It was after his sophomore season that Peoples started to gain attention. But it wasn’t until an outstanding performance at TCU’s camp that every college coach was calling and some big-time offers started to roll in.

It was just the beginning.

The Next Step

After rushing for over 1,000 yards as a sophomore, James Peoples grew more confident as a player and more prominent as a leader.

The responsibility was a new role, but it was one that he had long been equipped to handle.

“I think one of the things that separates James, obviously, he’s extremely talented, but the country is full of really talented football players like him. I think what separated James was all of the other things,” Irvin said.

“How he did good things in the classroom. He was an A-B student. How coachable he was. You know, it says something when you’re very best player that all the kids know he’s the best player is being coached hard and taking the hard coaching, the intense coaching, and being coachable and doing the things that we asked him to do.”

It was exactly the kind of example coaches want in their programs. When teammates see the best player on the team held to a high standard, they can’t be expected to meet anything less. Most coaches who have been around long enough eventually end up with some stories about talented players who start to change after garnering significant attention. That was never the case here. This was never a cautionary tale.

“I think his ability to allow us to coach him hard and hold him to a high standard was special,” Irvin said. “I know you’ve been around big-time recruits. You know how some of them are, they start getting big offers and they feel like they’re too good for the high school team and they can do what they want. They don’t have to do certain things. They feel special. James, not one day did he act like that through the whole process.”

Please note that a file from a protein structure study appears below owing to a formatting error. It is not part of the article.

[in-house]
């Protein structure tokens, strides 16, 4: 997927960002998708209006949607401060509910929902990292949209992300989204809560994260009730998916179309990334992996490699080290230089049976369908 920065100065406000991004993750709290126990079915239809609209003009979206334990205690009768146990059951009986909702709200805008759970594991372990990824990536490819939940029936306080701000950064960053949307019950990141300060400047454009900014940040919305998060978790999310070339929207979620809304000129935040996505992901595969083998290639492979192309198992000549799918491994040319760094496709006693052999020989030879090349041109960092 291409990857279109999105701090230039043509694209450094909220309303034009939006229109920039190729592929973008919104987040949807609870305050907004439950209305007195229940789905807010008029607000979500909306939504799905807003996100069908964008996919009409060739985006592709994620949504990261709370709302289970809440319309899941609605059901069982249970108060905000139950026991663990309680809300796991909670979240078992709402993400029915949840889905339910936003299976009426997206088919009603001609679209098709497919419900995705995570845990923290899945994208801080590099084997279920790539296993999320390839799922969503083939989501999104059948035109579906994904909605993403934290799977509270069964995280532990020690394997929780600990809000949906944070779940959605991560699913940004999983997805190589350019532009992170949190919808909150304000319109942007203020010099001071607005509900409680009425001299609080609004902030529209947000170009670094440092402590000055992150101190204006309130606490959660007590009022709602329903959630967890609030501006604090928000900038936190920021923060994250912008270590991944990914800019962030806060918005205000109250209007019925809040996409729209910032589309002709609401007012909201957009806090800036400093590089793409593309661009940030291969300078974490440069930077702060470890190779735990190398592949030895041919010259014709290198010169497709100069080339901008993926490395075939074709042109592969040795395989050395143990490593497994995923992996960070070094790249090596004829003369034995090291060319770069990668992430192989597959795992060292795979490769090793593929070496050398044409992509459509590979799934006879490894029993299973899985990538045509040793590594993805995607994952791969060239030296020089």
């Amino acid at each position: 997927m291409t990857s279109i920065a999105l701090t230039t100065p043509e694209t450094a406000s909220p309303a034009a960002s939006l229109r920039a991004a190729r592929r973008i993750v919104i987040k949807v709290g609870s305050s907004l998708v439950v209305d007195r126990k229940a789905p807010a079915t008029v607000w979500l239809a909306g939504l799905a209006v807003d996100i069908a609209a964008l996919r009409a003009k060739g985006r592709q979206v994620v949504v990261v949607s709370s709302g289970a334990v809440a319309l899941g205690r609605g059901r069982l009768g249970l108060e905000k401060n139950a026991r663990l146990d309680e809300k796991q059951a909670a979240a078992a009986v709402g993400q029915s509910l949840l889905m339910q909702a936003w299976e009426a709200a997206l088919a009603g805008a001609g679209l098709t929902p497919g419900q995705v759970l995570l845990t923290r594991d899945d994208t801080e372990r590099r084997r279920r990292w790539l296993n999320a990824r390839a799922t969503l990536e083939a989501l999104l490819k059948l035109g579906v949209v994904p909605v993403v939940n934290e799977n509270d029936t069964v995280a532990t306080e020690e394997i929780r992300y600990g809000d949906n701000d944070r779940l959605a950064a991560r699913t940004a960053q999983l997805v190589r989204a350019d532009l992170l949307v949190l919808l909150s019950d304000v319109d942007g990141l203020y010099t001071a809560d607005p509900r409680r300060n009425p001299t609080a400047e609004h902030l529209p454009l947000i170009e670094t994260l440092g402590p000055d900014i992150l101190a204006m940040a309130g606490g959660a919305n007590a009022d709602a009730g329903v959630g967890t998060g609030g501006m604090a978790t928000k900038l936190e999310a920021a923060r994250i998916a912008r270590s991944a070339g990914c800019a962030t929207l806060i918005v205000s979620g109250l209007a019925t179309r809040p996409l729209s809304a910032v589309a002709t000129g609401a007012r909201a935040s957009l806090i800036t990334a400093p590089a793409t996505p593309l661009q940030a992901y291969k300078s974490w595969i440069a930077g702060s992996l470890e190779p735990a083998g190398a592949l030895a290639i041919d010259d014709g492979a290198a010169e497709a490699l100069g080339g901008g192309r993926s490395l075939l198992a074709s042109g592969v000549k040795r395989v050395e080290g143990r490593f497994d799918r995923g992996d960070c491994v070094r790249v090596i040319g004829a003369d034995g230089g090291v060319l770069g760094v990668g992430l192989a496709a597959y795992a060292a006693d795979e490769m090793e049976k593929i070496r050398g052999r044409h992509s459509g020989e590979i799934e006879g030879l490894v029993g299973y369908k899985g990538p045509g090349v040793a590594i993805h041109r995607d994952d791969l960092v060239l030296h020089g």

Why Ohio State?

It was midway through James Peoples’ junior year that Ohio State finally jumped in with a scholarship offer. Over the next two months or so, Miami, Penn State, Oklahoma, Oregon, USC, and Alabama were some of the programs who did the same.

The following spring, Peoples committed to Ohio State. Despite already holding offers from in-state schools like Texas and TCU, he decided to venture out — but it wasn’t into the unknown. Peoples’ parents grew up in Ohio and he was brought up as an Ohio State fan.

“He has roots there,” Irvin said of OSU. “And when he went to the Ohio State camp and was eventually offered, we kind of knew that at that point they were probably going to be — if not the top, one of the tops. So that’s one of the things, is just his connections to Ohio and Ohio State.”

It wasn’t just because Ohio State was the favorite of the family, however. Former Buckeye running backs coach Tony Alford also put in the work to build a relationship with Peoples and his family.

“I know Coach Alford has left to go to Michigan, but he really invested a lot of time in building a relationship with James in the recruiting process, and I think that that really won James over and won his family over,” Irvin said.

On The Field